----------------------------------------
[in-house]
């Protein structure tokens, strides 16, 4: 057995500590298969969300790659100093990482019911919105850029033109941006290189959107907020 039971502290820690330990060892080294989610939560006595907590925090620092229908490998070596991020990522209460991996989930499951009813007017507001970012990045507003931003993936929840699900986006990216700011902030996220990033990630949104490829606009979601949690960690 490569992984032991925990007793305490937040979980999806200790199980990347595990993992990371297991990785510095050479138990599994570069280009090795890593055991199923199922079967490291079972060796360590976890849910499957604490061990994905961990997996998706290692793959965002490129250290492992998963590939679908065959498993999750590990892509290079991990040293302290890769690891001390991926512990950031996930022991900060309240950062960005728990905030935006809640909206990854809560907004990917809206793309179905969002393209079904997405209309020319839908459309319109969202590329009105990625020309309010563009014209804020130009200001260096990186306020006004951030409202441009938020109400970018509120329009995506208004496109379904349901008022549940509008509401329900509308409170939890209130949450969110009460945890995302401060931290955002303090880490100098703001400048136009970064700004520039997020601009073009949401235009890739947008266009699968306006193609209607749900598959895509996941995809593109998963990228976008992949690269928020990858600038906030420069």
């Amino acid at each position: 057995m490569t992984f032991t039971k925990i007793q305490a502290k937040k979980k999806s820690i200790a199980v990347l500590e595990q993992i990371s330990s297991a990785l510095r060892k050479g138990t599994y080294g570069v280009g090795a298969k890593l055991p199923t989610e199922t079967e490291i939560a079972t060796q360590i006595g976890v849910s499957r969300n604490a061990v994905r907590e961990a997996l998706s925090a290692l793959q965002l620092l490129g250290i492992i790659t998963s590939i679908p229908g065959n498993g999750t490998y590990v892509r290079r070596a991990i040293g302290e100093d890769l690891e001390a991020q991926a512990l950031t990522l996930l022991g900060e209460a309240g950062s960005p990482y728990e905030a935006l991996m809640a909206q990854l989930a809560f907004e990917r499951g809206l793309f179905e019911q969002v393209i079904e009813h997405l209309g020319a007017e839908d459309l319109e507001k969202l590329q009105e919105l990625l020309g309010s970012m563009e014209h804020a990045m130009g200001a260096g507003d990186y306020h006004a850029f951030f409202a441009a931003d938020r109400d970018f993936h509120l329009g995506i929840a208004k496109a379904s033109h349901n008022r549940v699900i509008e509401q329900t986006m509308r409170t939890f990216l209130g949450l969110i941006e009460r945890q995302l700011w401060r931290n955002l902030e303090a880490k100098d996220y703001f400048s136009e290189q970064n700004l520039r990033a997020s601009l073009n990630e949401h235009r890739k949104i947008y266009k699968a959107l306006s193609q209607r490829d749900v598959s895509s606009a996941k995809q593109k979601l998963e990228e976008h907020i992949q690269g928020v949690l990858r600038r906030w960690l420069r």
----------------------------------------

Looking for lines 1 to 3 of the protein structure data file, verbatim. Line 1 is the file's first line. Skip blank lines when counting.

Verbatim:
[in-house]
């Protein structure tokens, strides 16, 4: 057995500590298969969300790659100093990482019911919105850029033109941006290189959107907020 039971502290820690330990060892080294989610939560006595907590925090620092229908490998070596991020990522209460991996989930499951009813007017507001970012990045507003931003993936929840699900986006990216700011902030996220990033990630949104490829606009979601949690960690 490569992984032991925990007793305490937040979980999806200790199980990347595990993992990371297991990785510095050479138990599994570069280009090795890593055991199923199922079967490291079972060796360590976890849910499957604490061990994905961990997996998706290692793959965002490129250290492992998963590939679908065959498993999750590990892509290079991990040293302290890769690891001390991926512990950031996930022991900060309240950062960005728990905030935006809640909206990854809560907004990917809206793309179905969002393209079904997405209309020319839908459309319109969202590329009105990625020309309010563009014209804020130009200001260096990186306020006004951030409202441009938020109400970018509120329009995506208004496109379904349901008022549940509008509401329900509308409170939890209130949450969110009460945890995302401060931290955002303090880490100098703001400048136009970064700004520039997020601009073009949401235009890739947008266009699968306006193609209607749900598959895509996941995809593109998963990228976008992949690269928020990858600038906030420069």
């Amino acid at each position: 057995m490569t992984f032991t039971k925990i007793q305490a502290k937040k979980k999806s820690i200790a199980v990347l500590e595990q993992i990371s330990s297991a990785l510095r060892k050479g138990t599994y080294g570069v280009g090795a298969k890593l055991p199923t989610e199922t079967e490291i939560a079972t060796q360590i006595g976890v849910s499957r969300n604490a061990v994905r907590e961990a997996l998706s925090a290692l793959q965002l620092l490129g250290i492992i790659t998963s590939i679908p229908g065959n498993g999750t490998y590990v892509r290079r070596a991990i040293g302290e100093d890769l690891e001390a991020q991926a512990l950031t990522l996930l022991g900060e209460a309240g950062s960005p990482y728990e905030a935006l991996m809640a909206q990854l989930a809560f907004e990917r499951g809206l793309f179905e019911q969002v393209i079904e009813h997405l209309g020319a007017e839908d459309l319109e507001k969202l590329q009105e919105l990625l020309g309010s970012m563009e014209h804020a990045m130009g200001a260096g507003d990186y306020h006004a850029f951030f409202a441009a931003d938020r109400d970018f993936h509120l329009g995506i929840a208004k496109a379904s033109h349901n008022r549940v699900i509008e509401q329900t986006m509308r409170t939890f990216l209130g949450l969110i941006e009460r945890q995302l700011w401060r931290n955002l902030e303090a880490k100098d996220y703001f400048s136009e290189q970064n700004l520039r990033a997020s601009l073009n990630e949401h235009r890739k949104i947008y266009k699968a959107l306006s193609q209607r490829d749900v598959s895509s606009a996941k995809q593109k979601l998963e990228e976008h907020i992949q690269g928020v949690l990858r600038r906030w960690l420069r």